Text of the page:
Shania Twain (Mercury Nashville)
Shania Twain performing at the opening night ceremony of the 2017 U.S. Open Tennis Championships in New York.
When Shania Twain declares on her new album, “I’m independent to a fault, I know this well,” she’s singing about love, but she could be talking about her career as well.
Twain broke a lot of the norms in country music in the mid-90s, flaunted her sexuality and her midriff (gasp) and incorporated rock riffs into her danceable country pop melodies. She’s back again after a 15-year break still pushing the boundaries of the genre with her mix of pop, country, dance, and rock music.
Twain’s ex-husband, former producer, and co-writer Robert “Mutt” Lange often got the majority of the credit for her previous multiplatinum albums. But on Now, her first record since 2002, Twain wrote all the songs by herself, a rarity in country and pop music, and her songwriting is light-hearted, hooky, and inviting.
These new songs still carry the feminine strength and optimism she’s always espoused, with a bit more vulnerability. She goes from the lamentation of “Poor Me,” about getting dumped for another, to “Life’s About to Get Good,” in which she affirms: “I’m ready to be loved and love the way I should.”
The biggest change, however, is her voice, which was crippled by Lyme’s disease. After a long rehabilitation, Twain’s voice is deeper with a little bit more gravel tones and that’s to be expected after a vocal injury.
But the vocal recordings in some songs, namely the single, “Life’s About to Get Good,” have been so over processed and tweaked in the studio that it’s distracting. Her voice sounds much better on songs that are more simply produced, such as “Because of You.”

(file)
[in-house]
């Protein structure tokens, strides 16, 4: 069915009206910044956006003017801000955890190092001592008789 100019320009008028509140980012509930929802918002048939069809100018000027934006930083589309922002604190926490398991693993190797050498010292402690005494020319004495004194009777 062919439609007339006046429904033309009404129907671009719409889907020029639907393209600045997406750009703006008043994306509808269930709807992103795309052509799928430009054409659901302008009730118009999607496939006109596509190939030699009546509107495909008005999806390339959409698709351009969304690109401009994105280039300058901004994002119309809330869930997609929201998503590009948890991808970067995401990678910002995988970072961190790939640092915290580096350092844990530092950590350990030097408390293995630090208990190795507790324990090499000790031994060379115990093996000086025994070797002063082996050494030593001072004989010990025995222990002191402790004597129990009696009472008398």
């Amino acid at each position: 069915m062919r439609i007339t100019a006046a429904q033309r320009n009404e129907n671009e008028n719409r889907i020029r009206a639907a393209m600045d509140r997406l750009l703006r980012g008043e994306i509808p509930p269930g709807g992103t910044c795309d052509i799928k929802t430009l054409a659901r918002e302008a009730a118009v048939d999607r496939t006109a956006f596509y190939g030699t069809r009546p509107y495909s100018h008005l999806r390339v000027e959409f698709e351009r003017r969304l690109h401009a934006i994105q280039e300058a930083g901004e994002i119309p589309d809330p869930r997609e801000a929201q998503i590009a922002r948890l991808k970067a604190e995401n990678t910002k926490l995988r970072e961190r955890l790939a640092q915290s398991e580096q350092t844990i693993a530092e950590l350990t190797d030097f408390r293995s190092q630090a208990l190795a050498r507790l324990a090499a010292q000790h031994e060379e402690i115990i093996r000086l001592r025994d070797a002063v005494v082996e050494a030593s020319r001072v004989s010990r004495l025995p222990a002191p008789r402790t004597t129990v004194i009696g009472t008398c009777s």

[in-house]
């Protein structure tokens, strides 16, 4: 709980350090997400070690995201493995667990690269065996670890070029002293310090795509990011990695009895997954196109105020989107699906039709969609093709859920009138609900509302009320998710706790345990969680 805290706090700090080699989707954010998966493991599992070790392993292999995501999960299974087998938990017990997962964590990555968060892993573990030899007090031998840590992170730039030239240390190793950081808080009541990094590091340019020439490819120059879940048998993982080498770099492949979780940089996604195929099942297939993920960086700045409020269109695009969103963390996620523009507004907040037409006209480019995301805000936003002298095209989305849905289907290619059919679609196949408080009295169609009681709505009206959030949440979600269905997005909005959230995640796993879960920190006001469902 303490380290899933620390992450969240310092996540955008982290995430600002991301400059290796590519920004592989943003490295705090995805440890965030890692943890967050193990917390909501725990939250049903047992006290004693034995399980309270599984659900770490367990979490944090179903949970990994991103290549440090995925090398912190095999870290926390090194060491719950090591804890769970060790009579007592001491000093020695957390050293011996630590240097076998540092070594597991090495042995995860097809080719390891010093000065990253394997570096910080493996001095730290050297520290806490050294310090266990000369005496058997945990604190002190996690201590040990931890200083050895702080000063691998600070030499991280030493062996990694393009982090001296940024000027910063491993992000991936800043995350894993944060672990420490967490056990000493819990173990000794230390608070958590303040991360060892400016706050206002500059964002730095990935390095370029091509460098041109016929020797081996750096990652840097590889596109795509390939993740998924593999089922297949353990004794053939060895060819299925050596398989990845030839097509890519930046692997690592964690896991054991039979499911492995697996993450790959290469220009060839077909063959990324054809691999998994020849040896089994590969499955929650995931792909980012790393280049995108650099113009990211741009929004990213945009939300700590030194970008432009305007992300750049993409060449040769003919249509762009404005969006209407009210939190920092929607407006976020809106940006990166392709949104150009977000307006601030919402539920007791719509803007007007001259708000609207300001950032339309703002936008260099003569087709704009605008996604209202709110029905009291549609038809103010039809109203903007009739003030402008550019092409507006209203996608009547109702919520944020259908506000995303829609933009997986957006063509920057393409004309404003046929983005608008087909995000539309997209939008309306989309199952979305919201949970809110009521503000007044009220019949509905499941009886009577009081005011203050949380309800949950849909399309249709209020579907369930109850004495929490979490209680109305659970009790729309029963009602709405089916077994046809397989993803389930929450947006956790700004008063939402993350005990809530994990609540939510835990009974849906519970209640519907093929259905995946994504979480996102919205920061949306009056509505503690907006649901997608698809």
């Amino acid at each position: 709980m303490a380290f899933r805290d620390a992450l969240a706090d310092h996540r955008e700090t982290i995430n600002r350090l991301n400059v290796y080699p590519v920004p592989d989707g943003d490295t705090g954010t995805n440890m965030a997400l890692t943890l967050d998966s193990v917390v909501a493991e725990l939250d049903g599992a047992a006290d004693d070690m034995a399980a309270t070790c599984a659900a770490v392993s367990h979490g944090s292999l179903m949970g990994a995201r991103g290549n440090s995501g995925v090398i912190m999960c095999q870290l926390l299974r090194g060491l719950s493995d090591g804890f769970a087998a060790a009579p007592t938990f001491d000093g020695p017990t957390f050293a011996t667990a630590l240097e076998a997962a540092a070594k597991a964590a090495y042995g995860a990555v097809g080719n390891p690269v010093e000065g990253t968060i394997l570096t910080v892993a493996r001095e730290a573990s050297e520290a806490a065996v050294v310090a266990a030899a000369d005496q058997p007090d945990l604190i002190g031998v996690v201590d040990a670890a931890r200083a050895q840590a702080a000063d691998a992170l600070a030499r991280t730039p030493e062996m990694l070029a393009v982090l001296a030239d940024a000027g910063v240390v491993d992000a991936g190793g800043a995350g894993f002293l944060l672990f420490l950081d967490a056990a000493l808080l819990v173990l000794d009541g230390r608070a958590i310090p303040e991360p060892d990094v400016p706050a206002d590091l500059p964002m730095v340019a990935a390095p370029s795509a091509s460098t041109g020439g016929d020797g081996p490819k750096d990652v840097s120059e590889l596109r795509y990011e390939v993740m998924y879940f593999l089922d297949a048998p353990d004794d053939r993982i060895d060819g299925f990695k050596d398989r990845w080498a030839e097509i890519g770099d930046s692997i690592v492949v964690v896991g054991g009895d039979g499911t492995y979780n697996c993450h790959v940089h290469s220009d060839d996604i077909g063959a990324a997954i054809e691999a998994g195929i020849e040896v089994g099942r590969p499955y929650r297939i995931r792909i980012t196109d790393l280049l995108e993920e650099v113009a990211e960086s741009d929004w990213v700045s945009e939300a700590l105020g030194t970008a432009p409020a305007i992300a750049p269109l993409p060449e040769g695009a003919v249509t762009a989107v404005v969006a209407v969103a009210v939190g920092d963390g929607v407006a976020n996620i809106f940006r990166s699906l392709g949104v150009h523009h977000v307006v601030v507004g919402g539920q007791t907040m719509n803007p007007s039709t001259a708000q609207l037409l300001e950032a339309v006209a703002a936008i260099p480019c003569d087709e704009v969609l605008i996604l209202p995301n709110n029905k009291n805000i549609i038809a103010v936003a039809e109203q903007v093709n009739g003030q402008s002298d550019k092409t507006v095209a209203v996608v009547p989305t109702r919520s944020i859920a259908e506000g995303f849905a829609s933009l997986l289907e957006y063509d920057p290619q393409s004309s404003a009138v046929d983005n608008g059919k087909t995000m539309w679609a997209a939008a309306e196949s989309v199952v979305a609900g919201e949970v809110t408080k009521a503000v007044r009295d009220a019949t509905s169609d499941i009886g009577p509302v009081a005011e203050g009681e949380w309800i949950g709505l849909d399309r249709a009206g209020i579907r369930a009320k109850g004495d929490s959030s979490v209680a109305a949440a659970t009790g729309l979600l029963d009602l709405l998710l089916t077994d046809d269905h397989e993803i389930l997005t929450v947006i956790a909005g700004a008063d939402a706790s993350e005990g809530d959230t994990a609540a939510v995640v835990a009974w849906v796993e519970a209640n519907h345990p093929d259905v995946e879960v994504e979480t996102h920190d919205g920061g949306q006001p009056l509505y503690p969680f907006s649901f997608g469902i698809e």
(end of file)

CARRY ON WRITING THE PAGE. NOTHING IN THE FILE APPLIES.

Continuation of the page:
Twain has persevered through a lot of personal hardships and this album’s survival message shows she’s not going to let anything stop her.
— KRISTIN M. HALL, Associated Press
Miley Cyrus (RCA)
Miley Cyrus says she named her new album Younger Now (RCA) because she feels more youthful at 24 than she did as a boundary-pushing teen.
But make no mistake. The songs on this album are far more mature than anything else she has ever done — even more than the 2013 blockbuster album Bangerz, which she assembled with teams of producers and songwriters.
Younger Now is pure Miley and she expresses herself well. “I’ll start feeling mad, but then I feel inspired,” she sings on the delightfully simple ballad “Inspired,” which she wrote for Hillary Clinton. “We are meant for more. Pull the handle on the door that opens up to change, I know it sounds so strange.”
Maybe Cyrus learned from her godmother Dolly Parton, who appears here on the sweet “Rainbowland” using her powers to charm as a singer doing lovely harmonies, as well as in a voicemail talking about her recording process and lack of tech savvy, as well as teasing Cyrus about boys.
Are there more elegant ways to express some of these emotions? Sure. But it all sounds like her. It sounds real. The ache of “Miss You So Much” sounds more believable than so much of what is on country radio today, as she worries about loss over layers of echoing guitars. “A Week Without You” manages to sound like classic country, which she shakes up with her swearing and timely imagery.
And on the album’s title track, Cyrus seems to carve out a niche — part-rock, part-pop, the edge provided by her raspy voice and unexpected harmonies — that she has all to herself for as long as she wants it, which, given her track record, may not be that long. “No one stays the same,” Cyrus sings in the memorable chorus. “Change is a thing you can count on.”
— GLENN GAMBOA, Newsday
HEART OF THE CITY
Steve Smith and Vital Information NYC Edition (BFM Jazz)
There’s a decidedly upbeat, infectious vibe on much of this album, which features renowned drummer Steve Smith back as a bandleader.
There’s a strong mix of reinterpreted jazz standards and original material, mostly in the modern jazz genre. There’s a fair amount of improvisation, and the solos are tight.
Smith was inducted into the Rock ‘n’ Roll Hall of Fame with Journey, and has twice been voted in by Modern Drummer magazine readers as the No. 1 fusion drummer.
Besides Smith, who at times sets a fiery rhythm pace, members of Vital Information NYC Edition include Baron Browne on bass, Mark Soskin on keyboards, Vinny Valentino on electric guitar, Andy Fusco on alto sax, and George Brooks on tenor and alto sax.
—TOM HENRY, The Blade